|Schedule and Location:||Tuesday, May 27||9:00am-10:30am||Vallee-300|
Primary Session Category: Theory/The Sociology of Sociology
Session Code: The1-A
Session Format: Regular (Presentations and Discussion)
Session Description: For the third consecutive year, we invite papers in the field of relational sociology. In one way all sociological thinking has always been relational, while in another sense relational sociology promises a revolution in sociological thought. Yet there is no consensus on what relations are, how to observe and measure them, or how they work. From a focus on relations as one type of social action or structure among others, to the use of relational concepts as a general epistemology for understanding all social practices, relational sociology means different things to different scholars. This session brings together papers oriented to relationality in diverse ways, to push forward the state of the art through dissensus and dialogue. Therefore we solicit papers on principles, concepts, methods, applications, advantages and limits of relational sociology. Included papers may address such topics as self-reflexivity, transactions, agency, interdependency, relational methodologies, and relational social structures or mechanisms or processes, interdisciplinary connections, and the implications of relational thinking for critical theory, amongst other possibilities.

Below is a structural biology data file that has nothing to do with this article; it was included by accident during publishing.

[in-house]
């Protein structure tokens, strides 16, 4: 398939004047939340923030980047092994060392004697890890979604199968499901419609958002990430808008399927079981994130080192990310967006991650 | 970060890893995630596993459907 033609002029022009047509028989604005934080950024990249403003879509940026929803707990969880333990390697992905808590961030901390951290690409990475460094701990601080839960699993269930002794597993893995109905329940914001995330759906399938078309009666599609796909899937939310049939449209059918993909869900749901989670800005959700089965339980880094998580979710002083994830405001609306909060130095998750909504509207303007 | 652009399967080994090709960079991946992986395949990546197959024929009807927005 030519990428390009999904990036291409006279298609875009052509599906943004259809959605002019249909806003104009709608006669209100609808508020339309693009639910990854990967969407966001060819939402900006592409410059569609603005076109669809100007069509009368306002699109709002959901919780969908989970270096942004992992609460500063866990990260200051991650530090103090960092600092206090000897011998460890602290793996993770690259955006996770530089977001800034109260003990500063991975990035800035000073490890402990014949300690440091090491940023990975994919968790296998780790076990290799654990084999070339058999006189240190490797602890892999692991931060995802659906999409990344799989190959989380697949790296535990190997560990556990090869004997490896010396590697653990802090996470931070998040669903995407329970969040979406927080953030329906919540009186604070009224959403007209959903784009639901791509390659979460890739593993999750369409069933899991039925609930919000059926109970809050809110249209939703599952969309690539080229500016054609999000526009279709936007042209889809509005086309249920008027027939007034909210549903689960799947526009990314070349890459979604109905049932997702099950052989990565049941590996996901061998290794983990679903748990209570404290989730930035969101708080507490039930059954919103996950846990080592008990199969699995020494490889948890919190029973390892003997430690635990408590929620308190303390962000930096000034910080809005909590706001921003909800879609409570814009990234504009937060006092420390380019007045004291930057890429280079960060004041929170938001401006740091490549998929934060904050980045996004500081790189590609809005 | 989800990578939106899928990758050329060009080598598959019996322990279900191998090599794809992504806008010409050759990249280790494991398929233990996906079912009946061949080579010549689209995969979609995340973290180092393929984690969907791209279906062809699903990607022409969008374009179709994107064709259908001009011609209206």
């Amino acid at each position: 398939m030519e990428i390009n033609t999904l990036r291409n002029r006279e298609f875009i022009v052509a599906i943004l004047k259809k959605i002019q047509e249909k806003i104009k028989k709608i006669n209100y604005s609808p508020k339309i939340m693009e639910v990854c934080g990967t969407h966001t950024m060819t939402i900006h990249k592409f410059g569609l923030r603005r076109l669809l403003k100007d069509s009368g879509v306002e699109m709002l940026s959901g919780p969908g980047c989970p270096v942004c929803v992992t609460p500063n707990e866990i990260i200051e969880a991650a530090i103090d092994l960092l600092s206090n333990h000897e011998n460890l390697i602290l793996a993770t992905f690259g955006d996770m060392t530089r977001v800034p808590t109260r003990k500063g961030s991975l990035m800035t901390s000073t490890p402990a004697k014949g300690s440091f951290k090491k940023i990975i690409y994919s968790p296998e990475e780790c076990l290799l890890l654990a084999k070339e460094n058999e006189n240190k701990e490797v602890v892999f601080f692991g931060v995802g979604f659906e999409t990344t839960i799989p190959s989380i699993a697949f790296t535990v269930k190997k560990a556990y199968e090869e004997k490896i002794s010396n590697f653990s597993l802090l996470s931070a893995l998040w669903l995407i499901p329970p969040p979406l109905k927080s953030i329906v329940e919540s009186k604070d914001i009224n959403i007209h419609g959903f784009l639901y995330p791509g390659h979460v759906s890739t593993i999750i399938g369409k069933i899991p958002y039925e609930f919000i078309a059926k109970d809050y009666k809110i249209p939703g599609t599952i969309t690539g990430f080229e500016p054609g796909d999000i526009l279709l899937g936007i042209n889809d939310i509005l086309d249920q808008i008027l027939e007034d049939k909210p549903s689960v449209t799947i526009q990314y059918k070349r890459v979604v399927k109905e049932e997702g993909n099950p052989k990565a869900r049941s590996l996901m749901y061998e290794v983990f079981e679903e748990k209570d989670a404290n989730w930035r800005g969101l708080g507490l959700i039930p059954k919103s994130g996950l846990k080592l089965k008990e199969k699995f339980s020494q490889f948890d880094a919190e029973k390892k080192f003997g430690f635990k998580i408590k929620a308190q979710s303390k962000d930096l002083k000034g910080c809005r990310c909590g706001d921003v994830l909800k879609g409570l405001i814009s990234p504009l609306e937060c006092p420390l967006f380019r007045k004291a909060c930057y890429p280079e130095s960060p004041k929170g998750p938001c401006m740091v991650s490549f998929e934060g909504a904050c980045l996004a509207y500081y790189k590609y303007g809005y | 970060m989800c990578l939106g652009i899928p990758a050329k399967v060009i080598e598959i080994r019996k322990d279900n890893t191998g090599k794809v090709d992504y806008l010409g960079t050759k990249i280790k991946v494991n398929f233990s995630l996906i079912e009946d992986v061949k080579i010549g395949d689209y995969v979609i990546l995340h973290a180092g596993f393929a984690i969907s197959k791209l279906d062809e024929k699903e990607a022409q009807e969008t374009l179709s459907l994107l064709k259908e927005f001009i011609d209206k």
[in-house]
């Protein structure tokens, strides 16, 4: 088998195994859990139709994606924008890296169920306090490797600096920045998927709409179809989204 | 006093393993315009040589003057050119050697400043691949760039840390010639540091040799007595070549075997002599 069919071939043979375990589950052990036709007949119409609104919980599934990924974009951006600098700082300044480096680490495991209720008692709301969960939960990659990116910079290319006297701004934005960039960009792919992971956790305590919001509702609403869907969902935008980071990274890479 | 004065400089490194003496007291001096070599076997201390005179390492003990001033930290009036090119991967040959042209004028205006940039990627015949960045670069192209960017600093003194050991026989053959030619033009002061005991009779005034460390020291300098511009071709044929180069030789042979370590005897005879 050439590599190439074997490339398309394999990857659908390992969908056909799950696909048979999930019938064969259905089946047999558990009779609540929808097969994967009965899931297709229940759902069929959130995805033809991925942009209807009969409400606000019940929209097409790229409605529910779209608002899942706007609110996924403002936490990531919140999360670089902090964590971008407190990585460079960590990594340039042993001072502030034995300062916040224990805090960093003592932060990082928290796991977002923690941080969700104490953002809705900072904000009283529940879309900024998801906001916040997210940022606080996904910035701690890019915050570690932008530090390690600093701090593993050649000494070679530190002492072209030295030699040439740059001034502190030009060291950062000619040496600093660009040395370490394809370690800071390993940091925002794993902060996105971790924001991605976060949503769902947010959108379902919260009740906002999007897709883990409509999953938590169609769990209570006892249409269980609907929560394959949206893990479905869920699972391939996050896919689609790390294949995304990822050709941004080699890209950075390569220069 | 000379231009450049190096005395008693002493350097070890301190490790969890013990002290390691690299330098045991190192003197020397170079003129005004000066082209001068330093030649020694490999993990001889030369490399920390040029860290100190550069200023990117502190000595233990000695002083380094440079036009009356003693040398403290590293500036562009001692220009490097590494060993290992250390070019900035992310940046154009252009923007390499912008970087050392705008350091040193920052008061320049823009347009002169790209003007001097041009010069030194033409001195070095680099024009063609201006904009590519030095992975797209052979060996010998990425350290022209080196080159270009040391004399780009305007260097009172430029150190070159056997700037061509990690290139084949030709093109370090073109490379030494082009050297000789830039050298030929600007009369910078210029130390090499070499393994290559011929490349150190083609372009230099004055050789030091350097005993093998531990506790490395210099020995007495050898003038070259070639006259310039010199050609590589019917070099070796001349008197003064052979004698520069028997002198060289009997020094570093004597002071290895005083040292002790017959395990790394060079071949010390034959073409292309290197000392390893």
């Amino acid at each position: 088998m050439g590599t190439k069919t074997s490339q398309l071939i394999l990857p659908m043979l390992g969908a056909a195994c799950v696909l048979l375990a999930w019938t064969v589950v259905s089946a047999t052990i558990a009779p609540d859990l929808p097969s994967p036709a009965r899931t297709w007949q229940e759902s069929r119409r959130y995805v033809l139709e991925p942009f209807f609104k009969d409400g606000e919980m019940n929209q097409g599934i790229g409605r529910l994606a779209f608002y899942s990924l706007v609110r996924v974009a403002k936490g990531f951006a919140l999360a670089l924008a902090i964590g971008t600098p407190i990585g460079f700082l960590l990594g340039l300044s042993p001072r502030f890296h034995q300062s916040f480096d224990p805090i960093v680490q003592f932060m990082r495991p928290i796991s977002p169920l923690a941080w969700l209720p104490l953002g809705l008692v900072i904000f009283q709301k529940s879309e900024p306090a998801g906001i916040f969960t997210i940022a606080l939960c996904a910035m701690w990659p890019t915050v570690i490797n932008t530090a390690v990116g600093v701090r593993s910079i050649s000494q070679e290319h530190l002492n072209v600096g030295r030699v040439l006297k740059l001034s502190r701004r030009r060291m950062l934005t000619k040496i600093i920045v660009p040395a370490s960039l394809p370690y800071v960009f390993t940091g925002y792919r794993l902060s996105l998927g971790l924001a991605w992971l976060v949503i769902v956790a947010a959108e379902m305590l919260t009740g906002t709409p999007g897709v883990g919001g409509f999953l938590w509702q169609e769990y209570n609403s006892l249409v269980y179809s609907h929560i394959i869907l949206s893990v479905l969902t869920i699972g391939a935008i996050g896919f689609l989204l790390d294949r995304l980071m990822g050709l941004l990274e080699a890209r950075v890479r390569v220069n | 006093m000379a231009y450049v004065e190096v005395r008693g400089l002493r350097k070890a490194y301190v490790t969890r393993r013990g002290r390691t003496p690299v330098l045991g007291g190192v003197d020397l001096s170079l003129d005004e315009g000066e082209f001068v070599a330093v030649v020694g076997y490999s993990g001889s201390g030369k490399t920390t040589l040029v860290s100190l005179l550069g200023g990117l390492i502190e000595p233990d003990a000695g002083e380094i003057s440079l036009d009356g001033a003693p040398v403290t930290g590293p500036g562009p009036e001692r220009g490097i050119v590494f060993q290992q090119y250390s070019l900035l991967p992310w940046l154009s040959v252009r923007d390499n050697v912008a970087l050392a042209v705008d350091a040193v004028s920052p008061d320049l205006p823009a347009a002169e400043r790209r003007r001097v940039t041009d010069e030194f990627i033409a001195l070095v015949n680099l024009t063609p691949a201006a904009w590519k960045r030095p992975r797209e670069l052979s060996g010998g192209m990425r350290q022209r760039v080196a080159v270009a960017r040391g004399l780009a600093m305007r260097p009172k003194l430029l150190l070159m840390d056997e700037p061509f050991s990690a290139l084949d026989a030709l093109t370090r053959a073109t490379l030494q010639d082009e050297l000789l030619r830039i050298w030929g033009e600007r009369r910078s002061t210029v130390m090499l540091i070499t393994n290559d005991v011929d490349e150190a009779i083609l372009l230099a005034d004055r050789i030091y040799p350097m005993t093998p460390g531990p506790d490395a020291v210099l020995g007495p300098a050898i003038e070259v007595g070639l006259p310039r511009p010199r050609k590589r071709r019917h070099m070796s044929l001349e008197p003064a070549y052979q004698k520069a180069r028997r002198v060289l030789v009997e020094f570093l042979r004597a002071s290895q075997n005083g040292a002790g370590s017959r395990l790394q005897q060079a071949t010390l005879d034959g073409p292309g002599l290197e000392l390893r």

Christopher Powell, Ryerson University, Department of Sociology, email@example.com
François Dépelteau, Laurentian University, Department of Sociology
Chair: Chris Powell
1. Hugo Neri
Searle’s Language Theory As a Possible Solution for Hidden Problems on Max Weber’s Knowledge Conception and His Social Action
2. Jean-Sébastien Guy
From relation between actors to relations between actions: the difference metric/nonmetric in Weber
3. François Dépelteau
Durkheim, social things and relational sociology: fundamental ontological confusion?